Last week’s poll: Boeing and the pitfalls of technology outsourcing

Boeing’s 787 Dreamliner is in deep trouble, with all aircraft grounded and over 3600 flights cancelled as a result of battery fires. What conclusions should Boeing (and other companies which outsource technology development) draw from this?

We had another very large response to last week’s poll, with over 430 people registering their opinion on what conclusion Boeing might draw from its problems with fires in batteries procured for its 787 Dreamliner aircraft. The largest group of respondents, 37 per cent, went for perhaps the most obvious option — making safety tests on subsystems more stringent. The next largest group, 27 per cent, said that Boeing should embed quality control personnel within companies supplying safety-critical systems to ensure that components and systems don’t cause problems. A little over 18 per cent said that companies should avoid outsourcing by bringing as much technology development in-house as possible, while the smallest group, 17 per cent, said that more diligence is necessary when selecting companies to which technology development is outsourced.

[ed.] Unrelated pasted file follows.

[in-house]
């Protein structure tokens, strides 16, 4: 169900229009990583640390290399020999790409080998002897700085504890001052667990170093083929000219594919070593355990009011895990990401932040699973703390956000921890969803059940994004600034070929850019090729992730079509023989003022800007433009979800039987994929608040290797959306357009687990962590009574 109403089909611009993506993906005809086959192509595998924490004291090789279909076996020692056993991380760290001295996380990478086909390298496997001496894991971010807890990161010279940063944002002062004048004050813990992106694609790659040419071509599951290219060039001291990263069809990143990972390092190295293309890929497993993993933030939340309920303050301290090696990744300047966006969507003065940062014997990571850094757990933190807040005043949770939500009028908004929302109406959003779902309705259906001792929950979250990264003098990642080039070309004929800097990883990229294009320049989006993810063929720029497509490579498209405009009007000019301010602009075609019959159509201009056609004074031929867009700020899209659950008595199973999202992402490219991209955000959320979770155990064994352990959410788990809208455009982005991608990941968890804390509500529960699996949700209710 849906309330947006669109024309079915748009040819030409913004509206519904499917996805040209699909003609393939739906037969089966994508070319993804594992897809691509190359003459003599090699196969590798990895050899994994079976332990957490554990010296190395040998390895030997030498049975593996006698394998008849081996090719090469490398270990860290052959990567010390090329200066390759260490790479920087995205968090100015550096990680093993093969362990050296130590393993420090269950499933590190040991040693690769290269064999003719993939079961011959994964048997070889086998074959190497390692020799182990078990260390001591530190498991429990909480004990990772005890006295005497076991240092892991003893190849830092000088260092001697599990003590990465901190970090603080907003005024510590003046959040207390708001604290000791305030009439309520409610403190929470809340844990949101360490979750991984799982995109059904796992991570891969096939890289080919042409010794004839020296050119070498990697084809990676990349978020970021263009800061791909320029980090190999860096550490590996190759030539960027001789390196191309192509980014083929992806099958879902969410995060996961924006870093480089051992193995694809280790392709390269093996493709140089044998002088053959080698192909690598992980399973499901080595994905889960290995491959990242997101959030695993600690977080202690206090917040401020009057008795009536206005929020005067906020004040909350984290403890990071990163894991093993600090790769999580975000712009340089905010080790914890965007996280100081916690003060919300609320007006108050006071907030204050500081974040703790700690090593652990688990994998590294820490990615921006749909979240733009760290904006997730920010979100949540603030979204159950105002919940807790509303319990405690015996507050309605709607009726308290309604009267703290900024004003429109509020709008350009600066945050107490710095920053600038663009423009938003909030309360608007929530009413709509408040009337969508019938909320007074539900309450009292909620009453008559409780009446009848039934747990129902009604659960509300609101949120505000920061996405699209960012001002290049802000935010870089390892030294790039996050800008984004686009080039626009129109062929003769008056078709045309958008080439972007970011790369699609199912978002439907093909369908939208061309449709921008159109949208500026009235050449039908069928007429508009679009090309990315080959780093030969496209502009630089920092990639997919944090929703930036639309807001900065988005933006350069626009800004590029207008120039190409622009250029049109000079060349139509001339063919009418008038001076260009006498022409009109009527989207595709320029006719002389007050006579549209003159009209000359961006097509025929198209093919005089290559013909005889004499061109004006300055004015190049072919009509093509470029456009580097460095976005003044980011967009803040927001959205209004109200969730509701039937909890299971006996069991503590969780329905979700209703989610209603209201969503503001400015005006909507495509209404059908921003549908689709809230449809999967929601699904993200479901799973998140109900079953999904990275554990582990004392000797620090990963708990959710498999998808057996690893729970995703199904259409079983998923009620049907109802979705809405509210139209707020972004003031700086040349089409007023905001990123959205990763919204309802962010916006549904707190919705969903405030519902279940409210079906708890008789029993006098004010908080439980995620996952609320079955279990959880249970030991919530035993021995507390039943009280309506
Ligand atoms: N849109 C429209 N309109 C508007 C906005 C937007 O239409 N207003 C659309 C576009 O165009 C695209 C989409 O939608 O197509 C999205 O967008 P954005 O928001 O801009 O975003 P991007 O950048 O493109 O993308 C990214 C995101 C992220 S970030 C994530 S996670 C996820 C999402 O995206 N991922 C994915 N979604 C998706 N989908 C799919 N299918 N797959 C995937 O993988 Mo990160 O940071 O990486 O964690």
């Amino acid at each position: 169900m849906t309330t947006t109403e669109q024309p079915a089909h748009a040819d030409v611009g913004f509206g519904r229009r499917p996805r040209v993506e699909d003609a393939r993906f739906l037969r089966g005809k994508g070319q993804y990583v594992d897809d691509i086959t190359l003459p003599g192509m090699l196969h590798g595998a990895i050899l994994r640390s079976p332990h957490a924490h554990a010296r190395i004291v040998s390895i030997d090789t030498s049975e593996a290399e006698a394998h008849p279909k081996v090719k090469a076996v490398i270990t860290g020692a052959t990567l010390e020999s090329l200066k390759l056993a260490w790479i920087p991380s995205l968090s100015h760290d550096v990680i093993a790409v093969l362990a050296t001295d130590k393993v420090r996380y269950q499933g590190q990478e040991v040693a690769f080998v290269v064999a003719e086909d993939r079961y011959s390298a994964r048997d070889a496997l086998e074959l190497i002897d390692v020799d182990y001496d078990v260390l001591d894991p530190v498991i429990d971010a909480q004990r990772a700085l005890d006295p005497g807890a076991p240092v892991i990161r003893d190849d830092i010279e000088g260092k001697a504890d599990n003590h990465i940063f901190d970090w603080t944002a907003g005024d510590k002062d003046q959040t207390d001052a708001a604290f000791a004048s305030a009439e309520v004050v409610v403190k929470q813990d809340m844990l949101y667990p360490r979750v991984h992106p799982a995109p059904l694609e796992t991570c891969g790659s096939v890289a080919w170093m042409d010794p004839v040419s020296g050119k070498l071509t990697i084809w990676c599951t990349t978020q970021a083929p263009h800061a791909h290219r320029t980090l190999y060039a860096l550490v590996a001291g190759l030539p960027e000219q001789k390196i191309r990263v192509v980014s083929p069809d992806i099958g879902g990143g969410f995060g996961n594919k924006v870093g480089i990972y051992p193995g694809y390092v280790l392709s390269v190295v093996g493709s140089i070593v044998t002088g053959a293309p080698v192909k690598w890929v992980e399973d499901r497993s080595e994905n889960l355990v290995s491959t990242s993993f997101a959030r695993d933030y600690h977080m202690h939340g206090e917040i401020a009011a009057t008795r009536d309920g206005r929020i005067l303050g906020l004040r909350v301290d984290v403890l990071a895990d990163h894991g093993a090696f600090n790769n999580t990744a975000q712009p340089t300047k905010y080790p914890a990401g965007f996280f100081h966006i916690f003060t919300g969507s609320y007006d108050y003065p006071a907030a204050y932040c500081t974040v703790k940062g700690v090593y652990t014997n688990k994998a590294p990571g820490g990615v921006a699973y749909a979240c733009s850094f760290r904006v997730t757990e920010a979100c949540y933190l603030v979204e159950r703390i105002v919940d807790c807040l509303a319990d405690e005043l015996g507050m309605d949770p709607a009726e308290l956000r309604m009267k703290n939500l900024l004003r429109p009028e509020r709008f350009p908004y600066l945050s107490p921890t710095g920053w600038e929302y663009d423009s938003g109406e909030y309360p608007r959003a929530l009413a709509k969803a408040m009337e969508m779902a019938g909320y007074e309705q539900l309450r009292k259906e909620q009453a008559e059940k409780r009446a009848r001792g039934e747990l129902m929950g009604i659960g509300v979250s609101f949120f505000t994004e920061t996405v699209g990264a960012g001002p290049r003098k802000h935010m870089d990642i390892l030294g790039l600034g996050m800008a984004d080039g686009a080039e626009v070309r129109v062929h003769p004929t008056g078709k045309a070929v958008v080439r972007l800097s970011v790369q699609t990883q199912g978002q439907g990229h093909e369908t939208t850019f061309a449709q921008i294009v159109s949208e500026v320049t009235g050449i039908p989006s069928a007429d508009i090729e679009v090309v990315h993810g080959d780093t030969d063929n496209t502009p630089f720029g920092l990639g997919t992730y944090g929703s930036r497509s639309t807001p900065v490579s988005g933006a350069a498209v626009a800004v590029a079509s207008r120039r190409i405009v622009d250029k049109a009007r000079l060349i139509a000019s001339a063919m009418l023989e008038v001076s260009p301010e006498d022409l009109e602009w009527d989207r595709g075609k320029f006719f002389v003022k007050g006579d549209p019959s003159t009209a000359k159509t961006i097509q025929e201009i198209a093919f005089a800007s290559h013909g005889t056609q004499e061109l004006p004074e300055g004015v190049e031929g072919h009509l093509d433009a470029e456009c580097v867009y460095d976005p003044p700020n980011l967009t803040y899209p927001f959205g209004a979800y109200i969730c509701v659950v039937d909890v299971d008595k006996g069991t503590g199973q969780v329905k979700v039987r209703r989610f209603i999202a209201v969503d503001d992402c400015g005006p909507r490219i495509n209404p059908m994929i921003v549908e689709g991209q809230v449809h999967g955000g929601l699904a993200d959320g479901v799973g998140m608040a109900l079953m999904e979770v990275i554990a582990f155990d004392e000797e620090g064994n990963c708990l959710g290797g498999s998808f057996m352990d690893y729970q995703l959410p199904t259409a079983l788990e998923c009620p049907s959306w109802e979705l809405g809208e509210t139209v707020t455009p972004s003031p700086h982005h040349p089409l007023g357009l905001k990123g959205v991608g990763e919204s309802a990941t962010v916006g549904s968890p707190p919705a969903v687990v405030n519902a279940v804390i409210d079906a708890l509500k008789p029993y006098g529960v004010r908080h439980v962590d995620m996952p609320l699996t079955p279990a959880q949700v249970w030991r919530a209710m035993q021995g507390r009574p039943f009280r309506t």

What’s your opinion on this subject and this poll? As all the subsystems on aircraft become more complex, are there any easy answers to this question? Must aerospace companies always expect teething problems on new aircraft, and just hope that they aren’t severe enough to bring an aeroplane down mid-flight? Is there a role for more stringent inspection regimes? Let us know below.